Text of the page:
This chapter described internal, operational, and compliance auditing. To summarize:
The Institute of Internal Auditors (IIA) defines internal auditing as an independent, objectiveassurance and consulting activity designed to add value and improve an organization's operations. Ithelps an organization accomplish its objectives by bringing a systematic, disciplined approach to evaluateand improve the effectiveness of risk management, control, and governance processes. The IIA'sprofessional standards encompass attributes of internal auditors and performance of the internal auditfunction.
An operational audit is the examination of an operating unit or a complete organization to evaluateits performance, as measured by management's objectives. The stages of an operational audit mightbe summarized as definition of purpose, familiarization, preliminary survey, program development,fieldwork, reporting the findings, and follow-up.
Compliance auditing involves testing and reporting on whether an organization has complied with therequirements of various laws, regulations, and agreements.
The objective of a compliance audit engagement is the issuance of a report on the subject matter oran assertion by management regarding the organization's compliance with specified requirements, orregarding the organization's internal control over compliance with laws or regulations.
The objectives of compliance auditing of federal financial assistance programs are (a) to determinewhether there have been violations of laws and regulations that may have a material effect on theorganization's financial statements and major federal financial assistance programs, and (b) to provide abasis for additional reports on compliance and internal controls. Compliance auditing is involved in(a) audits of financial statements in accordance with generally accepted auditing standards, (b) auditsconducted in accordance with GovernmentAuditing Standards, and (c) audits conducted in accordancewith the federal Single Audit Act of 1984.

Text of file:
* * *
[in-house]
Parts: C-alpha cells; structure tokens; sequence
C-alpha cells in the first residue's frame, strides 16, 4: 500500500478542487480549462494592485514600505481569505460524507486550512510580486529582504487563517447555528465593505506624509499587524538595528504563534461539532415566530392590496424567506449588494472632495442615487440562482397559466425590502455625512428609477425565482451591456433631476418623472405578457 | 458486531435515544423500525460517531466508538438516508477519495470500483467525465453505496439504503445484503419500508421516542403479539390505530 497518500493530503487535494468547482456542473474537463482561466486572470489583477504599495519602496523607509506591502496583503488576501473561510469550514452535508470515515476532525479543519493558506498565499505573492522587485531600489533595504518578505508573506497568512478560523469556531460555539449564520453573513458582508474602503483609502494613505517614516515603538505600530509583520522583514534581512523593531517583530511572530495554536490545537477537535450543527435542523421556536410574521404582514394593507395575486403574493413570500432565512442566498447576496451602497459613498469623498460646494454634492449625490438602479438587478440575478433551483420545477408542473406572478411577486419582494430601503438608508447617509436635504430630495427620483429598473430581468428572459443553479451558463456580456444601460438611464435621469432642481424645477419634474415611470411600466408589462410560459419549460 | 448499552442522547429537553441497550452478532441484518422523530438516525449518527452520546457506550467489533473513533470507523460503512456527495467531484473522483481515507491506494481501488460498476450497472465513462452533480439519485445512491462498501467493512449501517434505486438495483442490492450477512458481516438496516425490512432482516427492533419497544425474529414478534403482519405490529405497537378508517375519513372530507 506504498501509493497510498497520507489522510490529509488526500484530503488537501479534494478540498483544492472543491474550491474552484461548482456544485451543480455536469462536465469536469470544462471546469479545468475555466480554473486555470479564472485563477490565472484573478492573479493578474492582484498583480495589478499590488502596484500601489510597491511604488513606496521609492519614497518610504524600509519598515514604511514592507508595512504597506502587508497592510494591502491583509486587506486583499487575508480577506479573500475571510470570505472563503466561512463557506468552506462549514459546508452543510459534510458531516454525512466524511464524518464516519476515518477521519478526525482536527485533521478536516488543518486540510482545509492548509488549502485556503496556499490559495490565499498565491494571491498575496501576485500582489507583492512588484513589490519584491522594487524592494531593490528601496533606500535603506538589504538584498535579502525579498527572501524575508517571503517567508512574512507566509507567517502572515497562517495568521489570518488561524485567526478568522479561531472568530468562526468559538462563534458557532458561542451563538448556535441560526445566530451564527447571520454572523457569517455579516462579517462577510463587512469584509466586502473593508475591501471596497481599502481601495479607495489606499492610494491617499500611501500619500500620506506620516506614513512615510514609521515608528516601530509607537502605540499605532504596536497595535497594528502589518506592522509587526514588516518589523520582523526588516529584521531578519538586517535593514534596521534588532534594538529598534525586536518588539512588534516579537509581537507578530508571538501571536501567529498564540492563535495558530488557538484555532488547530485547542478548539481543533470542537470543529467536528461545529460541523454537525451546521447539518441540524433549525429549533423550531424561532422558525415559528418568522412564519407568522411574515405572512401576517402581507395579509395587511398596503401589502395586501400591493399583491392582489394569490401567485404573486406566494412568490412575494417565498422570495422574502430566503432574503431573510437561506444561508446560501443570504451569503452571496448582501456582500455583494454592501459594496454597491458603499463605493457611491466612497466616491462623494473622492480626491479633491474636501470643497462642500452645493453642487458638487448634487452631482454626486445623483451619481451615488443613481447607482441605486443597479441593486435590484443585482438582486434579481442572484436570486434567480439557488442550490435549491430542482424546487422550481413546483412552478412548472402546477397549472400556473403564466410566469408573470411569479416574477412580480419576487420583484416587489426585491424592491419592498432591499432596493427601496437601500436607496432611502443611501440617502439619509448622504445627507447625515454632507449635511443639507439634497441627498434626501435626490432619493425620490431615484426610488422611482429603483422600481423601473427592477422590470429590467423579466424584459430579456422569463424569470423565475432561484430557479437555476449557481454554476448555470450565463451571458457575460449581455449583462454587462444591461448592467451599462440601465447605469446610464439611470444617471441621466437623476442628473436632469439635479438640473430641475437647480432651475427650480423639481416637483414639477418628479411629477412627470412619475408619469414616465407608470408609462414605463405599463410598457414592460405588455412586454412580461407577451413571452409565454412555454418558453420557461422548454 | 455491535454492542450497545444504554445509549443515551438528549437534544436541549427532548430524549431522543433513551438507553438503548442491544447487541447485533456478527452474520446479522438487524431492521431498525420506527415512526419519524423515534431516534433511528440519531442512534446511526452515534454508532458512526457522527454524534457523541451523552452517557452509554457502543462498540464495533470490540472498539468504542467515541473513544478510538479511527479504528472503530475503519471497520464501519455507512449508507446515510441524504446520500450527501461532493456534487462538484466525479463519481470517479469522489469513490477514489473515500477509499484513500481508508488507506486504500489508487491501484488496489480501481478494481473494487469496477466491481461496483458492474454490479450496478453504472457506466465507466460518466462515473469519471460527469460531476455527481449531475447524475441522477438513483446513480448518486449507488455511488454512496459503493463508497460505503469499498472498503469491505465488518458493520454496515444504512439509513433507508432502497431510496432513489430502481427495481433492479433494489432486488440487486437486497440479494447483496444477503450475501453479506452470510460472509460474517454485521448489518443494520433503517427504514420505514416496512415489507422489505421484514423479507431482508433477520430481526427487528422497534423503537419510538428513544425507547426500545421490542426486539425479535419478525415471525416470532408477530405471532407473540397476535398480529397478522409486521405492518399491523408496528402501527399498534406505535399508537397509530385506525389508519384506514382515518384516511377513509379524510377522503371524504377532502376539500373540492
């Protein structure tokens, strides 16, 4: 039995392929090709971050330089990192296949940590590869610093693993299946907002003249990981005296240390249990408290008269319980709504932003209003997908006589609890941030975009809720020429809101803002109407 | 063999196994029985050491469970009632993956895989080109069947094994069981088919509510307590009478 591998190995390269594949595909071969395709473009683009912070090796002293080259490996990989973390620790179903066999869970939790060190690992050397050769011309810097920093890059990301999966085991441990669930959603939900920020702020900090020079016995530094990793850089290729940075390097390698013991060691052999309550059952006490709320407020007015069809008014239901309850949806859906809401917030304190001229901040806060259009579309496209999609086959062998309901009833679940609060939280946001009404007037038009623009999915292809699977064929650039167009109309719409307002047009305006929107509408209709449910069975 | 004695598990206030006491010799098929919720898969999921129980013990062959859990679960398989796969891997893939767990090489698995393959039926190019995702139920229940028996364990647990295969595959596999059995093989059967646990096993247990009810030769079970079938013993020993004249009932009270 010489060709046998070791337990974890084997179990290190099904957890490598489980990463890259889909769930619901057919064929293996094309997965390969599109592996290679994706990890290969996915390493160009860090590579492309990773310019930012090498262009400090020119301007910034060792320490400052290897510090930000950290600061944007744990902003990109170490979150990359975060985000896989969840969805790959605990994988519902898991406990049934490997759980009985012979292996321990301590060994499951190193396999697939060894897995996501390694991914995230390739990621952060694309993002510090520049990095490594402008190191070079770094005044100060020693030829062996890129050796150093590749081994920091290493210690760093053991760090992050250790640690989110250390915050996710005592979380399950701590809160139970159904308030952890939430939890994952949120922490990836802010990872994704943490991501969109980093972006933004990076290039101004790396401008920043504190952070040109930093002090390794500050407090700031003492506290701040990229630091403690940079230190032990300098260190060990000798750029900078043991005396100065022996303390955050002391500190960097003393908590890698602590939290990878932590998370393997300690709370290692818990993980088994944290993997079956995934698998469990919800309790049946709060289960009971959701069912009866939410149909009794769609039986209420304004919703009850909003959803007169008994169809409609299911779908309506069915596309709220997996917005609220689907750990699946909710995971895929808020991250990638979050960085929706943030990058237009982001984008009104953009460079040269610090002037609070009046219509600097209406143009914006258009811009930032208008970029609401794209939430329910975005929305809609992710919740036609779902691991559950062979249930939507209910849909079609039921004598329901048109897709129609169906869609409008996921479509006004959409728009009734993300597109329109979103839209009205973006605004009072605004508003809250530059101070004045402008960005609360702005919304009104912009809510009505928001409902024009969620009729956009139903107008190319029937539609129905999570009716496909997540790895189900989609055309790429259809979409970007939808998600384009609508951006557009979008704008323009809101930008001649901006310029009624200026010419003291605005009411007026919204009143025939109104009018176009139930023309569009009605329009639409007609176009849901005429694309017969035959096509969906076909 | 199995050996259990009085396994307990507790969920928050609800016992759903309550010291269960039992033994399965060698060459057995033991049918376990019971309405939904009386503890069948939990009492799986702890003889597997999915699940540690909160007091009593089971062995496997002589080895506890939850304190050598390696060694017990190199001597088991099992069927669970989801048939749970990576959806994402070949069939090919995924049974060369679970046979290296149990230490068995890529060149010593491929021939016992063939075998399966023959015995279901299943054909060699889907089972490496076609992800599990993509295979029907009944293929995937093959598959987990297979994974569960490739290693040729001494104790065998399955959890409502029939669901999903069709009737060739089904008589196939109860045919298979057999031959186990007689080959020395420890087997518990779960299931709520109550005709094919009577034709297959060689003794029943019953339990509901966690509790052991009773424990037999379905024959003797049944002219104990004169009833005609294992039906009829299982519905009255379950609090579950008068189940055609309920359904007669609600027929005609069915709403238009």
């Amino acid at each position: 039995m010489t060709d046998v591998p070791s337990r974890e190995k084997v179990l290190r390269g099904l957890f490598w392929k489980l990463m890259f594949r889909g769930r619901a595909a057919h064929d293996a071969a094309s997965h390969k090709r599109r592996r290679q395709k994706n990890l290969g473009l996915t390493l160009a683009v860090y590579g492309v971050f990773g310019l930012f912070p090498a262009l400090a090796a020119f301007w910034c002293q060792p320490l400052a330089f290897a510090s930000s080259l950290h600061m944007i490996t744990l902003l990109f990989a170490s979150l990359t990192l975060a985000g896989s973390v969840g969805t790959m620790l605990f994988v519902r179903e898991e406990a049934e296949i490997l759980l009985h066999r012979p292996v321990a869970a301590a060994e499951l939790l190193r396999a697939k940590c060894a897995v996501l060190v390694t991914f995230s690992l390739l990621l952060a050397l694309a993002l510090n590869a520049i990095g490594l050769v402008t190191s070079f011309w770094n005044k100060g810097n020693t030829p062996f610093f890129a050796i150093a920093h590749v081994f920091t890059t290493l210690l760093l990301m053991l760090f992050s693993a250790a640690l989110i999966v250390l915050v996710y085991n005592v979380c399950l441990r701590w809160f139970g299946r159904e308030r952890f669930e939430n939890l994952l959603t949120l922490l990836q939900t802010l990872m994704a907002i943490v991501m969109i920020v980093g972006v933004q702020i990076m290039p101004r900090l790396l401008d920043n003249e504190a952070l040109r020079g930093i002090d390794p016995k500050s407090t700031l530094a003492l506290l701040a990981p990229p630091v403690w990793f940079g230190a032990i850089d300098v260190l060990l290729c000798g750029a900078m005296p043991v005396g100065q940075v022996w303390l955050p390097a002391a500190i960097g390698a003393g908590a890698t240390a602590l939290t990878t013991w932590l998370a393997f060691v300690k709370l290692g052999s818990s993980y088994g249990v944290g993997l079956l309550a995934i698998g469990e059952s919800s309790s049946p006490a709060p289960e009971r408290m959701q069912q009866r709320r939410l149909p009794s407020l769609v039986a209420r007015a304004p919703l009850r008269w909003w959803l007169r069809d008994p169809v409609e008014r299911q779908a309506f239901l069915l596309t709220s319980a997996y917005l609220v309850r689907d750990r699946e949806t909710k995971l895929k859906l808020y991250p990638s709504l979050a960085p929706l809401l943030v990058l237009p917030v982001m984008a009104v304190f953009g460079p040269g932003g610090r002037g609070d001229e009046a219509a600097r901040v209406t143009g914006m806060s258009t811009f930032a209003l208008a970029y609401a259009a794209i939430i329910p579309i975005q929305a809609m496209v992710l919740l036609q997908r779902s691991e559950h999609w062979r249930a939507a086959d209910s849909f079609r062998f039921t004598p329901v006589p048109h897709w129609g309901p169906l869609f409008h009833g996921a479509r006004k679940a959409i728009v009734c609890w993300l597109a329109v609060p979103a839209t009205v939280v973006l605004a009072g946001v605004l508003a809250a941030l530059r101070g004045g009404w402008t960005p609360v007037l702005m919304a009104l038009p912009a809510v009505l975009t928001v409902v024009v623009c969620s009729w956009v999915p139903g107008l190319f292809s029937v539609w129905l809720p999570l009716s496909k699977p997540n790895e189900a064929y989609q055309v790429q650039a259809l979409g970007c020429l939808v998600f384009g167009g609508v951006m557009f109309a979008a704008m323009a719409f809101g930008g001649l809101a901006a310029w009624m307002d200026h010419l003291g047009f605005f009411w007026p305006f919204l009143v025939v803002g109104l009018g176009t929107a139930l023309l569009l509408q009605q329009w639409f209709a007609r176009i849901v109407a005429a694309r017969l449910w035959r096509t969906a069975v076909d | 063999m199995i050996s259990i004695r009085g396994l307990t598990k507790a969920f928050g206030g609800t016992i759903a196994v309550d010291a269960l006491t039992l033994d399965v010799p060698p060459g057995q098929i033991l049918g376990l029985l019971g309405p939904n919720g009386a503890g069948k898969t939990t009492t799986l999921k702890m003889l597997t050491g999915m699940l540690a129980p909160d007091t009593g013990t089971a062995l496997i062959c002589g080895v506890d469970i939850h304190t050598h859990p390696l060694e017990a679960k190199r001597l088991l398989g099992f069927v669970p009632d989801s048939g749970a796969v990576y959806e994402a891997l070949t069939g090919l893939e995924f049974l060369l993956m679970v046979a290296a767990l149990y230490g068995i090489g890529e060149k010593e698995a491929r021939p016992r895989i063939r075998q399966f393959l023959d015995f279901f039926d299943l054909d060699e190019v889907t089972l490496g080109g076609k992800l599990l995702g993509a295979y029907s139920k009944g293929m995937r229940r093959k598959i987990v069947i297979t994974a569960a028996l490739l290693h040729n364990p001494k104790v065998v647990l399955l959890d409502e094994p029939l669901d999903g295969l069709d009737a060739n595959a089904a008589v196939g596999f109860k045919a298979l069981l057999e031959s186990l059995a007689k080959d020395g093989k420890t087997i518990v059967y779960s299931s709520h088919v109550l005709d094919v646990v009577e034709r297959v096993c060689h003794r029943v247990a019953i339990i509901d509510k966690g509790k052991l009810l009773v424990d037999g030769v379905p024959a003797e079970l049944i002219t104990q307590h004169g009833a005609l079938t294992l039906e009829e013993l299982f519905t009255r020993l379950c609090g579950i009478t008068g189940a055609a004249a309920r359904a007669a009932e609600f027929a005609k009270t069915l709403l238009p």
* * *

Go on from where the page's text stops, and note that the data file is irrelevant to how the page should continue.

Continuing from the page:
Audits of governmental organizations in accordance with generally accepted auditing standards mustreflect the fact that such organizations are subject to a variety of laws and regulations that may havea direct and material effect on the amounts in the organization's financial statements.
In audits in accordance with Government Auditing Standards, the auditors issue a report on thefinancial statements and also report on compliance with laws and regulations and on internal control.
Audits in conformity with the Single Audit Act of 1984 are specifically designed to help ensure thatthe billions of dollars in federal financial assistance are appropriately spent. The focus of theseaudits is on organizations receiving significant amounts of federal assistance in a year. The auditorsare required to report on requirements of major programs for which federal assistance has beenreceived.
Describe the functions performed by internal auditors.
Describe the internal auditors' role with respect to the Sarbanes-Oxley Act.
Identify the standards for the professional practice of internal auditing.
Explain the nature and the purpose of an operational audit.
Distinguish among the various types of compliance audits.
Describe the auditing and reporting requirements of Government Auditing Standards and the Single Audit Act.